Do niche-structured plant communities exhibit phylogenetic conservatism? A test case in an endemic clade
Article first published online: 5 OCT 2012
© 2012 The Authors. Journal of Ecology © 2012 British Ecological Society
Journal of Ecology
Volume 100, Issue 6, pages 1434–1439, November 2012
How to Cite
Araya, Y. N., Silvertown, J., Gowing, D. J., McConway, K. J., Linder, H. P., Midgley, G. (2012), Do niche-structured plant communities exhibit phylogenetic conservatism? A test case in an endemic clade. Journal of Ecology, 100: 1434–1439. doi: 10.1111/1365-2745.12004
- Issue published online: 19 OCT 2012
- Article first published online: 5 OCT 2012
- Manuscript Accepted: 3 SEP 2012
- Manuscript Received: 6 JUN 2012
- Leverhulme Trust
- The Darwin Initiative
- Cape Floristic Region;
- determinants of plant community diversity and structure;
- hydrological niche;
- keystone species;
- phylogenetic niche conservatism;
- soil moisture gradient
- The growing literature on the phylogenetic structure of plant communities places great emphasis on the role of phylogenetic niche conservatism (PNC) in community assembly. However, the patterns revealed by such analyses are difficult to interpret in the absence of independent data on niche structure. While there is increasing evidence that plant coexistence does depend upon niche differences, it is still not clear in most cases what the relevant niche axes are.
- We address this problem by testing for PNC within the African Restionaceae (‘restios’), a clade endemic to the Western Cape where we have shown niche segregation along soil moisture gradients to be common.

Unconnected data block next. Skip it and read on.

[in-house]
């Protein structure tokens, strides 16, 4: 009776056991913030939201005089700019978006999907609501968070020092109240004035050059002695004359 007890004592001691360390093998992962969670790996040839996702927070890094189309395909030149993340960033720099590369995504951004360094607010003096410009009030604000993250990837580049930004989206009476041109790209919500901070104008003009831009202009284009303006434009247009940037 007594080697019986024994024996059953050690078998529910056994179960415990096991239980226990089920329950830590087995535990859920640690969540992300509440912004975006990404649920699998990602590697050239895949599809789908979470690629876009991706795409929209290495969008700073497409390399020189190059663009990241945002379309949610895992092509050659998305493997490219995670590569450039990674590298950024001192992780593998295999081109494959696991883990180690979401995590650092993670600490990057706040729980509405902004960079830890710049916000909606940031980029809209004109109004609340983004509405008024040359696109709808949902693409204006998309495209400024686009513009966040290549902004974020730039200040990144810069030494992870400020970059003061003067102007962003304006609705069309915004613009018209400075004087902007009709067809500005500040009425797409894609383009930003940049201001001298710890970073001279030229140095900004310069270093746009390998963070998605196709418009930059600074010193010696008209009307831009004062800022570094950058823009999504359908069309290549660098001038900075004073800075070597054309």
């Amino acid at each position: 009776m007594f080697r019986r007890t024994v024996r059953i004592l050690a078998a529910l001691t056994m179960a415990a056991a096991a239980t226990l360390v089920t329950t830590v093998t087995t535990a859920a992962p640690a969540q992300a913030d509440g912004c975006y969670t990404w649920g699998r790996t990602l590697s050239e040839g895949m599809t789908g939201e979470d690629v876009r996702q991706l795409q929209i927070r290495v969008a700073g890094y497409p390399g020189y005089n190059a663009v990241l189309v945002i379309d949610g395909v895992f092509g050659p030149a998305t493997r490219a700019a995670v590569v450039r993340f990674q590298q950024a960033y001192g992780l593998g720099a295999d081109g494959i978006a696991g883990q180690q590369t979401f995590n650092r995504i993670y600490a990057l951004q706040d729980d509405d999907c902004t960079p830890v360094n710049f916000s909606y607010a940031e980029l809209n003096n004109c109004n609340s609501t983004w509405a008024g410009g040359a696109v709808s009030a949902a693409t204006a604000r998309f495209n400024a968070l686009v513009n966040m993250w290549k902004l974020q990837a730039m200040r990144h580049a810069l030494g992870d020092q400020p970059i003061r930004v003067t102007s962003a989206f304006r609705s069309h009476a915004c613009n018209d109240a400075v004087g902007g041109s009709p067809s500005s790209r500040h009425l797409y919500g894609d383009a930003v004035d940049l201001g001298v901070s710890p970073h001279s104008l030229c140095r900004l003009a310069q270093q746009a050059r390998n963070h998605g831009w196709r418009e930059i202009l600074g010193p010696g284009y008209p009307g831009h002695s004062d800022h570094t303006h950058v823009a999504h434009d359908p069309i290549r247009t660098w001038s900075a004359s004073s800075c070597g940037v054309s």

- Significant niche segregation on soil moisture gradients occurred among restios in 7 of 10 communities sampled, but PNC was detectable in only one of these and then only by one of three methods used.
- Phylogenetic analysis of the evolution of hydrological niche traits for the species pool of 37 Restionaceae in the study showed tolerance of drought to be convergent rather than conserved.
- Synthesis. The demonstration that clear niche segregation may occur among related species without PNC being detectable supports the hypothesis that hydrological niche responses are evolutionarily labile. More generally, the results demonstrate that phylogenetic analysis can be a poor guide to the process of community assembly. We argue that it may in future be better to apply ecological data to the interpretation of phylogenies, rather than to follow the current preoccupation with the application of phylogenies to ecology.